How I Improved My Self-Esteem
My journey, and the six steps that changed my life.
Learn to Say No
I used to feel obligated to go out of my way to help friends and to say Yes to everything they asked of me. This lead to me consistently being taken advantage of and feeling hurt, which lowered my self-esteem. Because I was so overly generous, even friends who normally wouldn’t ‘use’ me, ended up making me feel used, and it damaged our friendship. I learned the hard way that when a friendship is out of balance, it often spoils.
So the lesson is this: Don’t be a people pleaser. Recognize that you have enough value as a friend without giving them any extra benefits. And if you do nice things for a friend and it’s not reciprocated, then stop doing those things and see how your friend reacts. Givers, like me, can’t be friends with Takers or it’ll eventually suck you dry and drain your self-esteem. You need to put yourself first and be comfortable saying no.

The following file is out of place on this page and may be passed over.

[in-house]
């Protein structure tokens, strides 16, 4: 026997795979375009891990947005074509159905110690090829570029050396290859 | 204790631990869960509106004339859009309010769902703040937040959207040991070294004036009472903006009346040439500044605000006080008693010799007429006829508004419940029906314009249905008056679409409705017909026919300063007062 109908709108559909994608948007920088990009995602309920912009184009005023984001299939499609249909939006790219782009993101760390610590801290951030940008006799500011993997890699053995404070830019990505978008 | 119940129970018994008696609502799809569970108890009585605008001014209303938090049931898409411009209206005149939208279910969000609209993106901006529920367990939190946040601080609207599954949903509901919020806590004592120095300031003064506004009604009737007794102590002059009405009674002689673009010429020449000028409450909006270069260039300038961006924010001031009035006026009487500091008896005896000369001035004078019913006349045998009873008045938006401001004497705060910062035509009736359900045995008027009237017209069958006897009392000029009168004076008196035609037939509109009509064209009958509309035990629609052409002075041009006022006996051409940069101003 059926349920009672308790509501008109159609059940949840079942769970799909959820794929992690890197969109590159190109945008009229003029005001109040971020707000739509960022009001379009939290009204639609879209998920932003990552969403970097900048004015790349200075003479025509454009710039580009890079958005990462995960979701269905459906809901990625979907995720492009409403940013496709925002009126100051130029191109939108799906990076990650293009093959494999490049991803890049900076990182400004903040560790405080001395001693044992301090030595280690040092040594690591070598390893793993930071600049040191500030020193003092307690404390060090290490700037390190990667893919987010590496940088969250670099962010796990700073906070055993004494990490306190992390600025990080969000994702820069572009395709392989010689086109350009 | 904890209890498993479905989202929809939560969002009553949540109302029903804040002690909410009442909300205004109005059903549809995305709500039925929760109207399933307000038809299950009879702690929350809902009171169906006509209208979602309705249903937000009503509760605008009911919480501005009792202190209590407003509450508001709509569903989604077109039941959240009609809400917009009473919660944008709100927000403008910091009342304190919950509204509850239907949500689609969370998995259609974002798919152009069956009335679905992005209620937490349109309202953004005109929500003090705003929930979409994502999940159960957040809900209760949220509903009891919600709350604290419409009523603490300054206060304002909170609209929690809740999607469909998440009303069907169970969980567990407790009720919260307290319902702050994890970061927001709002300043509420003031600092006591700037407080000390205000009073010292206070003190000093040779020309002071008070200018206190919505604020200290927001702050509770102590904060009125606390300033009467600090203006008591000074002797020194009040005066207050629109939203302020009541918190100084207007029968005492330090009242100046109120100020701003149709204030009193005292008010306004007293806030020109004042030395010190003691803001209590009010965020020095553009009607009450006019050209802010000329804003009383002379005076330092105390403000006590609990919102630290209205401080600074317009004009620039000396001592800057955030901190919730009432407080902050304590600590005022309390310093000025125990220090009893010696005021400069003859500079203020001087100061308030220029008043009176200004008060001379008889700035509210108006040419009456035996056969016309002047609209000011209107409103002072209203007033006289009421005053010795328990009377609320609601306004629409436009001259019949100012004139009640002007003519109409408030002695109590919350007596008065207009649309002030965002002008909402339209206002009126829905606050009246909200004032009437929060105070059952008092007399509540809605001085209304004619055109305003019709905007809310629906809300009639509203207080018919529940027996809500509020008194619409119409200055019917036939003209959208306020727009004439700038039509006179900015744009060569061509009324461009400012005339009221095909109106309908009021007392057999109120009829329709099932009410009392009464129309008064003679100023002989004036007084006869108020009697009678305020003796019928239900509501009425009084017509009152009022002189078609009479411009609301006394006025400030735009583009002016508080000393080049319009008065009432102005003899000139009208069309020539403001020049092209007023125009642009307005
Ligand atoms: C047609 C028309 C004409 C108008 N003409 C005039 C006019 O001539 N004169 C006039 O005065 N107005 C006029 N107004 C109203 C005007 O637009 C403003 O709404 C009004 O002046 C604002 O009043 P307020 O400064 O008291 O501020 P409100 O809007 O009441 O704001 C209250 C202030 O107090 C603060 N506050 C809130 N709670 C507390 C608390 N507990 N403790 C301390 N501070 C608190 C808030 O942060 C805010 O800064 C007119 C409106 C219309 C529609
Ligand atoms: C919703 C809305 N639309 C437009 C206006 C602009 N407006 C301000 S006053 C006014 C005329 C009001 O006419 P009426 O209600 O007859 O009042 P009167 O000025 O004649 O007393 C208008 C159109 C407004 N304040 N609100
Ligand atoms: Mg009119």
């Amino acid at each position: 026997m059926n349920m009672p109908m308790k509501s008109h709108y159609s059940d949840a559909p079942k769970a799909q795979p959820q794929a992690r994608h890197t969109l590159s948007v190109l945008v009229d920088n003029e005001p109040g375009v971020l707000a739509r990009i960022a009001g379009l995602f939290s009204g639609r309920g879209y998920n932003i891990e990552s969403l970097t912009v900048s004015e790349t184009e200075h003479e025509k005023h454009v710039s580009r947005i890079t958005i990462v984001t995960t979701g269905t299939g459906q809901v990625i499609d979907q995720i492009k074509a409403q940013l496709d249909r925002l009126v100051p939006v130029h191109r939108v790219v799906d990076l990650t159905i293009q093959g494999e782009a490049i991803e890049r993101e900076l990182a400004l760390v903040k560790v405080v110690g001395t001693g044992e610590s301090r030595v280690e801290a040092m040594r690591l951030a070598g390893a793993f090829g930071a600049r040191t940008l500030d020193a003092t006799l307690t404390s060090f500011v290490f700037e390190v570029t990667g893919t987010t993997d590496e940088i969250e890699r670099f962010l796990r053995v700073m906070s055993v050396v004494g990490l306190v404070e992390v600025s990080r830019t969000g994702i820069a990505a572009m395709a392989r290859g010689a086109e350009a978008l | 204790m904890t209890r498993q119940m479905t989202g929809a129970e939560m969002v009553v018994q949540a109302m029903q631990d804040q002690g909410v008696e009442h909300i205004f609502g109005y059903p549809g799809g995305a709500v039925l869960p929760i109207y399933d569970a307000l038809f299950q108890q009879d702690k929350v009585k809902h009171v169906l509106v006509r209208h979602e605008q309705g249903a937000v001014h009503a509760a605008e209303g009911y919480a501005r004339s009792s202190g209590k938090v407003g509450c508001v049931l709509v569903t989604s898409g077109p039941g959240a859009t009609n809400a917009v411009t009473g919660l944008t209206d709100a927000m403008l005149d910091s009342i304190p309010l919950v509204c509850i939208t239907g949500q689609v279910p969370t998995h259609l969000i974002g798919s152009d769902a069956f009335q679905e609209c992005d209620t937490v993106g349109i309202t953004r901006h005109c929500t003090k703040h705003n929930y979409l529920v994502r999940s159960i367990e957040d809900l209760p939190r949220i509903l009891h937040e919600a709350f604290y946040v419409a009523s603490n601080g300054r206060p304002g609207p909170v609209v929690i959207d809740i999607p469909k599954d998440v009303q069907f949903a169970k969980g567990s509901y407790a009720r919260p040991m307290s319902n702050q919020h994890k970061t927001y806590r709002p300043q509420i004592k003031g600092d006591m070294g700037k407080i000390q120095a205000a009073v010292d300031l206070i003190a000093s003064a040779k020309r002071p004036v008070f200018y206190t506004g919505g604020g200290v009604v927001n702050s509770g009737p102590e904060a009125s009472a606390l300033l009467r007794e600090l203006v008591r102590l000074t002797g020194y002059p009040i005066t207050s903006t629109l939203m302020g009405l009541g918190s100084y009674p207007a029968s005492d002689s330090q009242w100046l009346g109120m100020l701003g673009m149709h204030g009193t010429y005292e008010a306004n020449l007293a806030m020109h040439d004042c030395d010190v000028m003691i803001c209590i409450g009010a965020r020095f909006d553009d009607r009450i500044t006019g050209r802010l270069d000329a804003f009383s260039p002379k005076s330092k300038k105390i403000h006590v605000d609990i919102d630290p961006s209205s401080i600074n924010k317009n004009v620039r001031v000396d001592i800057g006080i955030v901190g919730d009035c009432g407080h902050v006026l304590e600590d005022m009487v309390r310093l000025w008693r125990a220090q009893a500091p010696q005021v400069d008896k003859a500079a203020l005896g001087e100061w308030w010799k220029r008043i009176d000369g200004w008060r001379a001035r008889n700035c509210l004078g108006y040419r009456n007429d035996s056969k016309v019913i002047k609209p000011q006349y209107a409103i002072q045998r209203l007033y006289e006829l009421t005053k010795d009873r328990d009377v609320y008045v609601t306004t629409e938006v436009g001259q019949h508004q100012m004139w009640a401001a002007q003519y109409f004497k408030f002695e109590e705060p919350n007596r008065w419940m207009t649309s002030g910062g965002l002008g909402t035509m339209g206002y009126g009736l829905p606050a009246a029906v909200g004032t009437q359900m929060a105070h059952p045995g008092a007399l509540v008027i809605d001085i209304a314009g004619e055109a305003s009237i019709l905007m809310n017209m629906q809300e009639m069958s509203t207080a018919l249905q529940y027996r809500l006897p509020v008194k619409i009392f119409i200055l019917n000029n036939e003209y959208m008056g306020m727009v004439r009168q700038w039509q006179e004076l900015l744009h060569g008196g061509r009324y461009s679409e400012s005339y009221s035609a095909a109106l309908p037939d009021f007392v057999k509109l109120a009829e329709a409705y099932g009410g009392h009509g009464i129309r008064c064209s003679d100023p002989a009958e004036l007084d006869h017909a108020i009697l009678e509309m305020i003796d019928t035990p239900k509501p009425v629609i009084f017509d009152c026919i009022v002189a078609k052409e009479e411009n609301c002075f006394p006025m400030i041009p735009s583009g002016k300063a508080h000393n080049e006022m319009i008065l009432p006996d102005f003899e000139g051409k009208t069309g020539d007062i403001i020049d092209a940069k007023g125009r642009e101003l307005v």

Don’t be a people pleaser.
Dwelling On Problems Is Not Healthy
My husband helps me see situations in a better light, and when I’m going through a tough time he’s quick to point out that things aren’t nearly as bad as they appear to be. He helps me to focus on the positive and stop dwelling on the negative. If you dwell on the things that have gone wrong in your life, you’ll be stuck under a gray cloud.
When a tabloid journalist I’d never met wrote a bizarre article speculating about my personality, completely fictionalized, my mentor, Richard Branson, gave me good advice. He told me to forget about it, move on, and not to respond. If you move past the negative in your life and try to find the silver lining in every situation, then you’ll soon realize that other people can’t damage your self esteem.